Kangiqsujuaq’s CLSC point of service has about 25 employees and 750 residents. Looking to live the northern experience to the fullest? This village is for you : it is indeed the most northern village of Ungava Bay !
UTHC’s hospital is located in Kuujjuaq, Ungava Bay’s largest community with close to 3,000 residents as well as : 3 grocery stores, 2 hotels, 2 restaurants, 1 gym, 1 pool, 1 cinema, 1 bar and many nights illuminated by aurora borealis. In Kuujjuaq, life is both comfortable and adventurous. About 300 UTHC employees work here
Tasiujaq’s CLSC point of service has a dozen employees and 400 residents. Interesting fact : it is in this village that you can see the highest tides in the world !
Aupaluk CLSC point of service has a dozen employees and over 250 residents. Interesting fact : the village is located near the caribou migration route, so you will definitely have the opportunity to see some during a hike !
Kangirsuk’s CLSC point of service has about 15 employees and over 600 residents. Interesting fact : fishing enthusiasts will be delighted in this village ! The countless lakes and rivers in the region are renowned for their abundance of Arctic char and lake trout.
Quaqtaq’s CLSC point of service has about 20 employees and over 450 residents. Interesting fact : hiking enthusiasts will be delighted in this village, as it is surrounded by mountains and rocky hills !
Kangiqsualujjuaq’s CLSC point of service has about 30 employees and over 900 residents. Fun fact : the village is located just below the tree line. It is therefore one of the only villages of the Bay where you will find trees !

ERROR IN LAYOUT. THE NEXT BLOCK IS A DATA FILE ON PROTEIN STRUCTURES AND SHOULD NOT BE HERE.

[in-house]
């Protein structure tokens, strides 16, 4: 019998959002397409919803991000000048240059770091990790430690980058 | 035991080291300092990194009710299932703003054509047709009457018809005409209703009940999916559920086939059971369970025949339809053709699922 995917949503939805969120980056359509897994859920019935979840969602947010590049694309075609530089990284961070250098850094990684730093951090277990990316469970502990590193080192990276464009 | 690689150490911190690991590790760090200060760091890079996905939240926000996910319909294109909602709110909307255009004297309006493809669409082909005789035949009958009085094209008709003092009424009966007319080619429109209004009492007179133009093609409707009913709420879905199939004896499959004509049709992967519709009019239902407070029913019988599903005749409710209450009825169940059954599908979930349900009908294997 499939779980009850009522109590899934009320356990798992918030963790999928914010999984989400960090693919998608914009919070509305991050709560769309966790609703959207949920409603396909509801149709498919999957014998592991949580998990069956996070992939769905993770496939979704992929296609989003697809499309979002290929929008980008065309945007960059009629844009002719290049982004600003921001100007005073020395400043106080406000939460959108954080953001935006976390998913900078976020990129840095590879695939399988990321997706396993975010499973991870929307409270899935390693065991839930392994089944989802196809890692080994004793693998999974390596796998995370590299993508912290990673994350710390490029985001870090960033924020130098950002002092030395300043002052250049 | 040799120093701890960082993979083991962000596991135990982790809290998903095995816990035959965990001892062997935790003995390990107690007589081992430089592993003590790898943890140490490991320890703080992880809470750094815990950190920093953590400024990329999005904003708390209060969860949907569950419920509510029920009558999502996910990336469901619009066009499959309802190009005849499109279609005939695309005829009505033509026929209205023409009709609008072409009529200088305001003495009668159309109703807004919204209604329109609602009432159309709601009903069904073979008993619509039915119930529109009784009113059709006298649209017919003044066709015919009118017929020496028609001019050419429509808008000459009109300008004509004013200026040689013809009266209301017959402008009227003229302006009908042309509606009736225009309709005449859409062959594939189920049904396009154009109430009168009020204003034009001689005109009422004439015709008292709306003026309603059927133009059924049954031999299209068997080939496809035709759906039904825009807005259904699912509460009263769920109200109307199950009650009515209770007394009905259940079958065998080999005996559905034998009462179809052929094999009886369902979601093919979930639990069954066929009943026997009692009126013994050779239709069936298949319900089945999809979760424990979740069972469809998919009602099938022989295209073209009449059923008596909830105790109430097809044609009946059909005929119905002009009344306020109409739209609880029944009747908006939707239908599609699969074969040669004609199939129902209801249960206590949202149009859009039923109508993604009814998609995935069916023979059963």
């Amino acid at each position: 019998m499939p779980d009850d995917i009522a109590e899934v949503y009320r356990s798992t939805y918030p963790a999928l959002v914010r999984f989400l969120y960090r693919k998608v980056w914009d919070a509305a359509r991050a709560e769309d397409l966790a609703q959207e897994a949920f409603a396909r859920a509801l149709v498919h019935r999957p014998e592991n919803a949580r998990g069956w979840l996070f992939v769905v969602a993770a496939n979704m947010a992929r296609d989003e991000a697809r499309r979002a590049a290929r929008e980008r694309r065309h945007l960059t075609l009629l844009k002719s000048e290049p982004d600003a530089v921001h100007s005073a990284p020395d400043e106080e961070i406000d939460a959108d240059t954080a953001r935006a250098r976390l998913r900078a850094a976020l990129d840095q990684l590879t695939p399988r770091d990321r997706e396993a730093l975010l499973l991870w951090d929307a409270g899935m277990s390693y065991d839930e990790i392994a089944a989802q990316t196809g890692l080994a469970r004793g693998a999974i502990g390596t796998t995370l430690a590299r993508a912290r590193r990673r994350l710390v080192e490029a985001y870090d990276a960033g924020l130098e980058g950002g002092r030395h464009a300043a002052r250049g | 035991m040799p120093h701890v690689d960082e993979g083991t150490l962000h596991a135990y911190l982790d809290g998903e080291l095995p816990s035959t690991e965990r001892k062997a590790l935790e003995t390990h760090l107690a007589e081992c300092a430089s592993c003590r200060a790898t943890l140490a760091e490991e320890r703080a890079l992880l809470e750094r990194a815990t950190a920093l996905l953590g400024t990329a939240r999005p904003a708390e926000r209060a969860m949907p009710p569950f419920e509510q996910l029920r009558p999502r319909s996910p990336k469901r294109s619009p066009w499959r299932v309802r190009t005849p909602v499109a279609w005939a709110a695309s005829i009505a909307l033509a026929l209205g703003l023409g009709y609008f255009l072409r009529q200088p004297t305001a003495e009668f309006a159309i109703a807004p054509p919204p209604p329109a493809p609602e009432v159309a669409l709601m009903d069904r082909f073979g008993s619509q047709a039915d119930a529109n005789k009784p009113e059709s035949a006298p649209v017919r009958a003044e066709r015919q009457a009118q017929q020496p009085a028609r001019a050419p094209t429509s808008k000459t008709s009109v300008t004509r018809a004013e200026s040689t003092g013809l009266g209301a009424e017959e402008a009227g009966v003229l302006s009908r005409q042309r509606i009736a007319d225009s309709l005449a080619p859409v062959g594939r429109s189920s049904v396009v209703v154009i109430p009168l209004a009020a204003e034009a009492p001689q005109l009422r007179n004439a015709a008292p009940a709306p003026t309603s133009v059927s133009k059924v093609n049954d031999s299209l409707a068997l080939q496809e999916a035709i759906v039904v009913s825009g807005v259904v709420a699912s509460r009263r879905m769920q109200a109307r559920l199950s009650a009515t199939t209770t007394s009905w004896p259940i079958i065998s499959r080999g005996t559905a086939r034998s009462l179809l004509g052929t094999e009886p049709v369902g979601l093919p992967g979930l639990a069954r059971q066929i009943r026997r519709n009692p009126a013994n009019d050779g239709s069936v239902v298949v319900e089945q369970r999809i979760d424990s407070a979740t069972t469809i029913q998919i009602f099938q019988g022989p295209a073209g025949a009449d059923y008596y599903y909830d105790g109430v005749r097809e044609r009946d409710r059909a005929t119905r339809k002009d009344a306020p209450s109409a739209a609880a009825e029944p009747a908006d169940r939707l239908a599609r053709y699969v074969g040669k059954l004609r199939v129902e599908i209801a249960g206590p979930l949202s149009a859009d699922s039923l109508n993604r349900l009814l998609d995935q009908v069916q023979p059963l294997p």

Geographically isolated, Nunavik’s only link with the outside world is by plane as there are no roads connecting the villages or leading south
Nuvavik’s population is a youthful one as more than half are under 26 years old. Only 3% of the population is over 65 years old, and 75% of Nunavik’s residents are under 35 years old
The region boasts one the highest birth rates in Canada, with 3.2 children per woman (vs 1.6 for Quebec). Women generally become mothers in their early twenties
We have come such a long way !
The region’s first medical CLSC point of service with a permanent nursing staff opened in Inukjuak in 1948. Other CLSC points of service were later set up in Kuujjuaq (1950), Puvirnituq (1960), Salluit (1961), and Kuujjuaraapik (1962)
Today’s villages gradually took shape as the Inuit were encouraged to settle down in one place, a process fostered by the new health services, a single-family home construction program, and the inception of the social welfare program
The Old Chimo village was moved to its actual location, an american army base closed down after World War II, and the village of Kuujjuaq was formally established in 1979
A small 11-bed hospital was set up on the premises of the governmental building in Kuujjuaq, and a dental clinic was later opened on the site
Medical visits and x-ray tuberculosis screening campaigns were set up in the villages surrounding Ungava Bay
1975 : Signature of the James Bay and Northern Quebec Agreement that redefines and governs the relationship between the Quebec government and the indigenous nations, and territorial management
Kuujjuak’s hospital asked the Centre hospitalier de l’Université Laval (CHUL), where most of the patients transferred from Ungava are treated, to increase and diversify its specialty service tours up North
15 Inuit nurse assistants are trained in Kuujjuaq
Most Inuit communities become incorporated as municipalities
Construction of the Ungava Tulattavik Health Center is completed and services are transferred to the new building that now offers 25 beds
Three Inuit receive their nursing degree